The Washington Center for Equitable Growth has an annual Request for Proposals, announced each fall. Please check this space in early November 2020 for the next Request for Proposals. If you would like to receive notifications about funding opportunities, please click here.
Three funding opportunities are available: Academic Grants; Doctoral Grants; and our Dissertation Scholars Program. Our review process includes reviews by both internal and external subject matter experts. For details about the 2020 Request for Proposals, click here. If you have questions about the grant program, please contact us at firstname.lastname@example.org.
MEET OUR GRANTEES
Our grantees hail from a range of academic institutions, backgrounds, and disciplines, including sociology, law, public policy, economics, history, and political science. Their research interests are equally broad, though focused upon the ways in which our economy and economic growth is impacted by inequality.
Academic grants are open to researchers affiliated with a U.S. university. The affiliated university must administer the grant. Academic grants are typically in the $25,000 to $100,000 range over 1 to 3 years. We will also consider proposals for larger grants for exceptional projects. We frequently partner with other foundations to support projects jointly or to share proposals that are not a fit for our grant program, but which may be of interest to other funders.
Doctoral/Post-Doctoral grants are open to graduate students currently enrolled in a doctoral program at a U.S. university and to recent Ph.D. graduates currently in a postdoctoral position at a U.S. university. If you are currently a graduate student or in a postdoctoral position, you may choose to apply for either an academic or doctoral/postdoctoral grant, depending on the pool in which you’d like to compete. Doctoral/postdoctoral grants are funded at $15,000 over 1 year.
Equitable Growth is building a pipeline of scholars doing cutting-edge research on inequality and growth. Our Dissertation Scholars Program is in-resident and provides Ph.D. candidates with financial and professional support to pursue their own research and to gain familiarity with current policy discussions and the policy process. Dissertation scholars are given an annualized $50,000 stipend, office space, and professional support, and are expected to support Equitable Growth’s grant program. Scheduling is flexible to permit for travel to home institutions, as well as academic conferences. Tenure is at least one academic year, with the possibility of extension into a second year.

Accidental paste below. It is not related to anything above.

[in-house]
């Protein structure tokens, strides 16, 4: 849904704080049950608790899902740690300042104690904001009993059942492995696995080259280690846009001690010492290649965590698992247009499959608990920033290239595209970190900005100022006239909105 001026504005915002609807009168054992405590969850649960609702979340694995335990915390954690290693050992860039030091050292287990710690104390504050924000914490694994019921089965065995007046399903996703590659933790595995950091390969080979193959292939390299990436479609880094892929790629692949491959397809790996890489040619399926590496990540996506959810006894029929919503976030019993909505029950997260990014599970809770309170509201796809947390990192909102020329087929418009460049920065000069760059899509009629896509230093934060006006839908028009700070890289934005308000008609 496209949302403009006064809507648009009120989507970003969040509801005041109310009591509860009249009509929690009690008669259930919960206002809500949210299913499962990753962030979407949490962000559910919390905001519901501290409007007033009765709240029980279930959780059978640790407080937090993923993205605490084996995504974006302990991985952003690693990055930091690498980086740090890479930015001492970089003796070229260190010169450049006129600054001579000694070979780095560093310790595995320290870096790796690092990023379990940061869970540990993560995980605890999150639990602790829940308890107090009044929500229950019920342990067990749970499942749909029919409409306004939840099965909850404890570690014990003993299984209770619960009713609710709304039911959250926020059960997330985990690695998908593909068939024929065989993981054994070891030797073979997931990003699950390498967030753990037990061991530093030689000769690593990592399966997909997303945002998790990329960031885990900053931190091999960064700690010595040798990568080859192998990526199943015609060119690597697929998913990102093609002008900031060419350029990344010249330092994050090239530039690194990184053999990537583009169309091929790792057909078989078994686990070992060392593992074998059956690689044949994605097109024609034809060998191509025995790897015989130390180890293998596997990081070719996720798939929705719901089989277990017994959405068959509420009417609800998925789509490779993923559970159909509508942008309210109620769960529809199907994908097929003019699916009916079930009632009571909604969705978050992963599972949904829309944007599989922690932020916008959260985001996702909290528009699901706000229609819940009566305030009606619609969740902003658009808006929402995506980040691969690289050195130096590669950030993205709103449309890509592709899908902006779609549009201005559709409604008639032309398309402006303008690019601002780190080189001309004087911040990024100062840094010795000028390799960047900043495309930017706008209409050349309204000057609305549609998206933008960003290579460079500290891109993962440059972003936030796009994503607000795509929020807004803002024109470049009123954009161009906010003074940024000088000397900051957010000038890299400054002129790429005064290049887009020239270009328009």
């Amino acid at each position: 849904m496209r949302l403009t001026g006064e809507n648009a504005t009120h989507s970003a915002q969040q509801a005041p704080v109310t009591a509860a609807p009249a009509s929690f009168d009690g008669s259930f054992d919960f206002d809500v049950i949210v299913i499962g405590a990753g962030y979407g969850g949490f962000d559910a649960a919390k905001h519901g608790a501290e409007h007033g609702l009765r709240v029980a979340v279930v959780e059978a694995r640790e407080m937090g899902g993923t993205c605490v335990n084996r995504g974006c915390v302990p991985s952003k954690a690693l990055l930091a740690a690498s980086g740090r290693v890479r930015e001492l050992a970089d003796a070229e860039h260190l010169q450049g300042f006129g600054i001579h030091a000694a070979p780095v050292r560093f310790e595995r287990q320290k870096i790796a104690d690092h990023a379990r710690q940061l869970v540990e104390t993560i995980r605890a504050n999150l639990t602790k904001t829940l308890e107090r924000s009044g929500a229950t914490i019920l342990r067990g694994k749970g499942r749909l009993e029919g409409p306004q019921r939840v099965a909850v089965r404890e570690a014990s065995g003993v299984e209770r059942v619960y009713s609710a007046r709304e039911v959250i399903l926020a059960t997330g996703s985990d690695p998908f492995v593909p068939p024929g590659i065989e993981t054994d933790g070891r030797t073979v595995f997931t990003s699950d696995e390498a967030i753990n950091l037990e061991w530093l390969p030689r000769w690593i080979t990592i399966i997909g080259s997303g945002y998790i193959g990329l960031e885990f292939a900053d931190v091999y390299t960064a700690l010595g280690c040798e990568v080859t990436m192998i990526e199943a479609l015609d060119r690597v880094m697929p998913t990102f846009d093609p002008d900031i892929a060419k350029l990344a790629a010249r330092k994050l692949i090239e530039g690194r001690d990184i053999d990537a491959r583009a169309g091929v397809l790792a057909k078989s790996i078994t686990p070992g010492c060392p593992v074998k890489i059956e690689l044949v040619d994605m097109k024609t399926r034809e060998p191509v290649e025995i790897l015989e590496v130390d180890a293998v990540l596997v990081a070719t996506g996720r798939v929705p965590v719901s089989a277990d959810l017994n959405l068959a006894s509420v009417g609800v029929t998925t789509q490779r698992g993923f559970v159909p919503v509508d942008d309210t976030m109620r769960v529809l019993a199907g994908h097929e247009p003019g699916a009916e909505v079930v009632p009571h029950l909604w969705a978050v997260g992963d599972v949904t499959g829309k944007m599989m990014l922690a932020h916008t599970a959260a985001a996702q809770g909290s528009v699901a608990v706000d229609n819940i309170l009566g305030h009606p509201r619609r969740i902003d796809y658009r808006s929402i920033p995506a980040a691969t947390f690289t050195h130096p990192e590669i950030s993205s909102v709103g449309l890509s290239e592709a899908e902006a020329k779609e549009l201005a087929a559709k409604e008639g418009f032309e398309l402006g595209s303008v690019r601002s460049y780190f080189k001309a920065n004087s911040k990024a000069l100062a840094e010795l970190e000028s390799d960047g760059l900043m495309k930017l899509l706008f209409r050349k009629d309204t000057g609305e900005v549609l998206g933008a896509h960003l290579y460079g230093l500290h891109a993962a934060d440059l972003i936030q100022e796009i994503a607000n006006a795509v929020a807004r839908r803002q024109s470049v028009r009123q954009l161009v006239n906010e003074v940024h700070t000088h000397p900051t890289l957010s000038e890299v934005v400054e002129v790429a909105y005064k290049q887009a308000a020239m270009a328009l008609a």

Who is eligible to apply for a grant?
Solicitations are open to researchers affiliated with U.S. universities. Equitable Growth has two funding streams: Academic and Doctoral/Postdoctoral.
Academic grants are open to researchers affiliated with a U.S. university. The affiliated university must be willing to administer the grant.
Doctoral/Postdoctoral grants are open to graduate students currently enrolled in a doctoral program at a U.S. university, and to recent Ph.D. graduates currently in a postdoctoral position at a U.S. university.
The Dissertation Scholars Program is open to predissertation scholars who are currently enrolled in a Ph.D. program at a U.S. university.
I’m not sure if my research is a good fit. How can I get feedback?
Equitable Growth’s 2021 Request for Proposals will be published in fall 2020. Please review our 2020 RFP for a general sense of our funding priorities.
If you still have questions or would like feedback about whether your research project may be of interest, please email email@example.com with a brief description of your research and the question(s) you have.
I am a current PhD student, but will have likely graduated by the time grant funds are disbursed. Am I still eligible for the Doctoral grant?
As a current PhD student, you are eligible to apply for either a Doctoral/Postdoctoral or an Academic grant. If you apply for and are awarded a Doctoral grant, it’s no problem if at the time the grant is disbursed you are in a postdoc or faculty position. That has been the case for a number of Doctoral grant recipients. There may be some questions about how to administer the grant but those are easily handled, and we can cross that bridge if and when we come to it.
Is it acceptable for the same researcher to be listed as a co-PI on multiple proposals? Would this affect either team’s eligibility?